The New Statesman’s rolling politics blog


Morning Call: pick of the papers

The ten must-read comment pieces from this morning's papers.

New Statesman

1. Hague is wrong: we must own up to our brutal colonial past (Independent)

We associate the term "concentration camps" with the Nazis, writes Owen Jones. But it started with the British.

2. Zadie Smith is right: lives needn't have limits in a country as rich as ours (Guardian)

Be it libraries, swimming pools or playing fields, relatively small things can have a huge impact on inequality, writes Lynsey Hanley.

3. Back to the Future for Obama in Charlotte (Financial Times)

If the president wins a second term he will be stymied in most of his agenda, says Edward Luce.

4. A beautiful nation is placing its head in the Brussels noose (Daily Telegraph)

Croatia has escaped one doomed federal structure – only to shackle itself to another, writes Boris Johnson.

5. Fuming over Frankie Boyle will not erase discrimination (Guardian)

Pseudo media storms over Frankie Boyle's Paralympics tweets obscure real issues about people's rights, wealth and power, says John Harris.

6. The Left are the good guys? Give me a break (Times) (£)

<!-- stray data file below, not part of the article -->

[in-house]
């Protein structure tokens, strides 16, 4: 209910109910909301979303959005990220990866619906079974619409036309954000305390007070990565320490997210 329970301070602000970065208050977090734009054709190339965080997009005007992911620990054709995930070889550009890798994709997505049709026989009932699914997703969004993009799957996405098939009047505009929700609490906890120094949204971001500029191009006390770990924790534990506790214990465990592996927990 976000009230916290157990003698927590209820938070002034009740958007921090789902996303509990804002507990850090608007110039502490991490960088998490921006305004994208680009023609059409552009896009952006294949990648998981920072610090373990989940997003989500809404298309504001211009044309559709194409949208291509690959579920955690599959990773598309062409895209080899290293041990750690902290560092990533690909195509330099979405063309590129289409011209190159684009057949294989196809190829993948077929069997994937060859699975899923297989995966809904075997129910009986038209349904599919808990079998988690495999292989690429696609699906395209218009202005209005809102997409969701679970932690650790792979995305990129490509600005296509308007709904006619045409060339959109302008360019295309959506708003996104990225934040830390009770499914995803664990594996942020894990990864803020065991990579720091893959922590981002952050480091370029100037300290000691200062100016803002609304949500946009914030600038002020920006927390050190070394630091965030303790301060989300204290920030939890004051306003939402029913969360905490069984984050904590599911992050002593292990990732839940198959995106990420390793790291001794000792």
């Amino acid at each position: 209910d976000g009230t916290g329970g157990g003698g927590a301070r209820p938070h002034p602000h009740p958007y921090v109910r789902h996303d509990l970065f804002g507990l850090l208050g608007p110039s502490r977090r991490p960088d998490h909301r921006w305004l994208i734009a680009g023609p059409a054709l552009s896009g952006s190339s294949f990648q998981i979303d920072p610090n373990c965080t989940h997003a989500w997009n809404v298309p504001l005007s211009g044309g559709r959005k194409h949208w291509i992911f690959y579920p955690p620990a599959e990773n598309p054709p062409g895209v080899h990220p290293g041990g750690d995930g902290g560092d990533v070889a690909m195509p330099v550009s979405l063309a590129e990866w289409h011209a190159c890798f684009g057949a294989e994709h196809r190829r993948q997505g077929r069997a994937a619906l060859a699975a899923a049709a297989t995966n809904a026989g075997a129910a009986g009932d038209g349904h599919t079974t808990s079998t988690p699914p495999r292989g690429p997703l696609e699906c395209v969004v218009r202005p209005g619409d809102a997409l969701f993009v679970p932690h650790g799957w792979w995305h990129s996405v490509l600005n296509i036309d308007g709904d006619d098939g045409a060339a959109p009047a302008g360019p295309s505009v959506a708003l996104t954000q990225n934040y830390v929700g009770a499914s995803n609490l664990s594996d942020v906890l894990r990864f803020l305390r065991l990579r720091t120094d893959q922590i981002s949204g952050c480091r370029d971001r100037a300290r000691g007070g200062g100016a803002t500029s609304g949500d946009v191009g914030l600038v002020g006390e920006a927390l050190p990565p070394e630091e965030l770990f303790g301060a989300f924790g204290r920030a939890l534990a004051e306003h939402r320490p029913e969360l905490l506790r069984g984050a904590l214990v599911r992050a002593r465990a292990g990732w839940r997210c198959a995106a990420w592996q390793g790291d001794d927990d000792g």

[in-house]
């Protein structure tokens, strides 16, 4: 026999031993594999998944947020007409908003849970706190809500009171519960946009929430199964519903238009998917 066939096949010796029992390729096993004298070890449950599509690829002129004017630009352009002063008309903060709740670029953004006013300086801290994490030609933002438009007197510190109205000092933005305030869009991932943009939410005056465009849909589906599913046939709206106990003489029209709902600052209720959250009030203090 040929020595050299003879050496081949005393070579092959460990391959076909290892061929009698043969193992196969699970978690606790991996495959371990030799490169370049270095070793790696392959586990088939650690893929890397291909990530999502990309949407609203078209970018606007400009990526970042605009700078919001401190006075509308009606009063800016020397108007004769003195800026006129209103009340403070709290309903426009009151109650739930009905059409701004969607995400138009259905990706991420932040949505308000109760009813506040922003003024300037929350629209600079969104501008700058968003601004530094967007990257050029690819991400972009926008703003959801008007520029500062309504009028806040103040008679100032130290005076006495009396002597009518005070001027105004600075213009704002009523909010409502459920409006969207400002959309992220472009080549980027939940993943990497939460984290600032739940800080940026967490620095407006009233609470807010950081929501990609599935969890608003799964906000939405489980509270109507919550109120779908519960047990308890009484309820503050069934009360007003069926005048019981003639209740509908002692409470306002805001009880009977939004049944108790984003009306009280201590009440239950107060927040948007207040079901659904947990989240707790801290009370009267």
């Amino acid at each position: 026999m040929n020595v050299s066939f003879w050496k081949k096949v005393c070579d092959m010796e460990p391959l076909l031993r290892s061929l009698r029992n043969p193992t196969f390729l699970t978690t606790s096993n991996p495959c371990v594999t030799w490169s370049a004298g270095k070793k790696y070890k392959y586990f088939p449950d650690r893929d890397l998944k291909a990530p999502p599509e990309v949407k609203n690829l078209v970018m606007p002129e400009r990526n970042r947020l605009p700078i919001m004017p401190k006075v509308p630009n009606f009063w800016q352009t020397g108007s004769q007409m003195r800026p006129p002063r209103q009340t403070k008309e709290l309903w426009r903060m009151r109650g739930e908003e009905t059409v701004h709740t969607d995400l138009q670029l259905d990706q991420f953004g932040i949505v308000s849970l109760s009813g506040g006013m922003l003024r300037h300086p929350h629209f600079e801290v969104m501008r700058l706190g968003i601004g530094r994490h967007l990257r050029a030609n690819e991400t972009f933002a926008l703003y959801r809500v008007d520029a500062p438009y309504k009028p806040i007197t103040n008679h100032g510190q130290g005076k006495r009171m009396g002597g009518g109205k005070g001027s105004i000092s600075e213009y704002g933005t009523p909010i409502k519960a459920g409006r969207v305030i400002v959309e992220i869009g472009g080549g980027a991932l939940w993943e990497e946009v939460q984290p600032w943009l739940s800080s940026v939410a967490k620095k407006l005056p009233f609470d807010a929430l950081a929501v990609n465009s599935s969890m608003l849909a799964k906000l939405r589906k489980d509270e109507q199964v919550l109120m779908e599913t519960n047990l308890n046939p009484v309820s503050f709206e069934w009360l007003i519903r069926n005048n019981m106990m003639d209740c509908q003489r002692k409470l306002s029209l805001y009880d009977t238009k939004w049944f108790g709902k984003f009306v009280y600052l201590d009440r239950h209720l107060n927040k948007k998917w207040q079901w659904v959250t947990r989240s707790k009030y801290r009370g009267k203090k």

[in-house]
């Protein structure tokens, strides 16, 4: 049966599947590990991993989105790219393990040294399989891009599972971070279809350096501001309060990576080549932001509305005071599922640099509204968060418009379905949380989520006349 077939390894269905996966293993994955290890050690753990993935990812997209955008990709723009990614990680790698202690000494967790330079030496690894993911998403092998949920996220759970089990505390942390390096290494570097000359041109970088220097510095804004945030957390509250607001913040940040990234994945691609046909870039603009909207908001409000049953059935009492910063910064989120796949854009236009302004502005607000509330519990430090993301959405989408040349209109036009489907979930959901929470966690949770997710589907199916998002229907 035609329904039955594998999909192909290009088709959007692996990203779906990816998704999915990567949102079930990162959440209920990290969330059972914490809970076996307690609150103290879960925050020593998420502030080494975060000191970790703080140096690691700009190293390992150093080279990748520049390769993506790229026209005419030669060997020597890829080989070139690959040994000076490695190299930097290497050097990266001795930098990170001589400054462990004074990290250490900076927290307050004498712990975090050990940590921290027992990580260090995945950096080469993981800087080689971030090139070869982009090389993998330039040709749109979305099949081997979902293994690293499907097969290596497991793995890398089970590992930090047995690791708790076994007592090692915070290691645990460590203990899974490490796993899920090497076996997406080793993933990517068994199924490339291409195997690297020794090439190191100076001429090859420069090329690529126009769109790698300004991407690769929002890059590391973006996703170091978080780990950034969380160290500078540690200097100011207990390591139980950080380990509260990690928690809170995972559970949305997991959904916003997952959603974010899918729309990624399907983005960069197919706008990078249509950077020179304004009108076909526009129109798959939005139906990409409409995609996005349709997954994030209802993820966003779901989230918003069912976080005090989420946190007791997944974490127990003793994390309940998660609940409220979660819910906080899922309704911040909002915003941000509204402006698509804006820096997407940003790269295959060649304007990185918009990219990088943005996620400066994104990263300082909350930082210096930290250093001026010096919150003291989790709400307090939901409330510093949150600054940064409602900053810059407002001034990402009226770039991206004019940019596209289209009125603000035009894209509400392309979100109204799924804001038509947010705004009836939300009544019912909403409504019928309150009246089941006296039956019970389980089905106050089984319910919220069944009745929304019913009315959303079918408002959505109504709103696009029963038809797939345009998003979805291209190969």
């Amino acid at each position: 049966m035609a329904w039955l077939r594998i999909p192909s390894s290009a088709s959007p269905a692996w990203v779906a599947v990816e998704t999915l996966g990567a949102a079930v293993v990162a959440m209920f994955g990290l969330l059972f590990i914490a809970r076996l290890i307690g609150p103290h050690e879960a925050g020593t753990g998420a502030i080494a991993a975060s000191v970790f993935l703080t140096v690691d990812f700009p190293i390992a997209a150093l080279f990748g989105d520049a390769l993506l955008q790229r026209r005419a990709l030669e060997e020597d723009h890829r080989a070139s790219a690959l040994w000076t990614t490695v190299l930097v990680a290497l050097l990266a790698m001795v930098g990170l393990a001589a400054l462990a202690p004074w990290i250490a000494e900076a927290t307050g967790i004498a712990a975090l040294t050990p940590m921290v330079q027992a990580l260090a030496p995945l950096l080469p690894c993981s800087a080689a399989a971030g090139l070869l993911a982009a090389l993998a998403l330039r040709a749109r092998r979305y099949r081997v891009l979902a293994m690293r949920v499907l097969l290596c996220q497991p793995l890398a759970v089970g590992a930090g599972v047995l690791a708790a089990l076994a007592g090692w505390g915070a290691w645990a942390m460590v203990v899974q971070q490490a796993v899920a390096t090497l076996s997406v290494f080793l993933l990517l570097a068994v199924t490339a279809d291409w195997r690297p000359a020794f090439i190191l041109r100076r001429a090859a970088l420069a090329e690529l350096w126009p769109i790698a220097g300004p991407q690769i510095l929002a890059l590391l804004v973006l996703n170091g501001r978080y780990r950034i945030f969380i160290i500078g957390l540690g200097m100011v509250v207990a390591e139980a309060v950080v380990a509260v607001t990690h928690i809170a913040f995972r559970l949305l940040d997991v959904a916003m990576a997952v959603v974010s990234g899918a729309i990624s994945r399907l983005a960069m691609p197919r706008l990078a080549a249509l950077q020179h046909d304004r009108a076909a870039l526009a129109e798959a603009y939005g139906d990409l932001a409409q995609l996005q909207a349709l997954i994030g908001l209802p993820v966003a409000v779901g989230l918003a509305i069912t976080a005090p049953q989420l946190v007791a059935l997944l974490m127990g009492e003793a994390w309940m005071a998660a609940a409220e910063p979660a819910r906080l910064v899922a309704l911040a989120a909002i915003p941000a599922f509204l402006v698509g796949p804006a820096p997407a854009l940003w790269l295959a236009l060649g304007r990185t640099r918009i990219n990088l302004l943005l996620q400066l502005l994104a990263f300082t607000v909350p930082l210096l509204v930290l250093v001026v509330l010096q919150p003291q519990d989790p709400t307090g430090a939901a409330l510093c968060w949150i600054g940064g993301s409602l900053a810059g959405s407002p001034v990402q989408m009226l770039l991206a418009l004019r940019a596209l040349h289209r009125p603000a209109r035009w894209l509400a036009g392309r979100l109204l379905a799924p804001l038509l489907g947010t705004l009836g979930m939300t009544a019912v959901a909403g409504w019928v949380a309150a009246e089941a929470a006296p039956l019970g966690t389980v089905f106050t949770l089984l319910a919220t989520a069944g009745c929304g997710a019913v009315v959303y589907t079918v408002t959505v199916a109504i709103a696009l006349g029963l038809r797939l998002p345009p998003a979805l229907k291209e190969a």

Barack Obama and the Democrats like to claim the moral high ground, writes Tim Montgomerie. Their record tells a different story.

7. A final warning that the Pope ignores at his peril (Independent)

The rest of the Catholic hierarchy is afraid of its authoritarian leader, and seems unwilling even to question, let alone oppose, his hard-line views, notes an Independent leader.

8. Prove you’re a man not a mouse, Dave (Sun)

Unless the Prime Minister refloats his sinking ship, he will see Labour back in power — with Lib Dems scrambling to climb aboard, says Trevor Kavanagh.

9. Cameron and Clegg are too weak for a major reshuffle (Guardian)

One slip and the whole coalition edifice will fall, writes Jackie Ashley. And any policy shift towards growth will simply imitate Labour.

10. Labour must restore economic credibility (Financial Times)

The UK left needs a period of "bold, persistent experimentation", writes Patrick Diamond.

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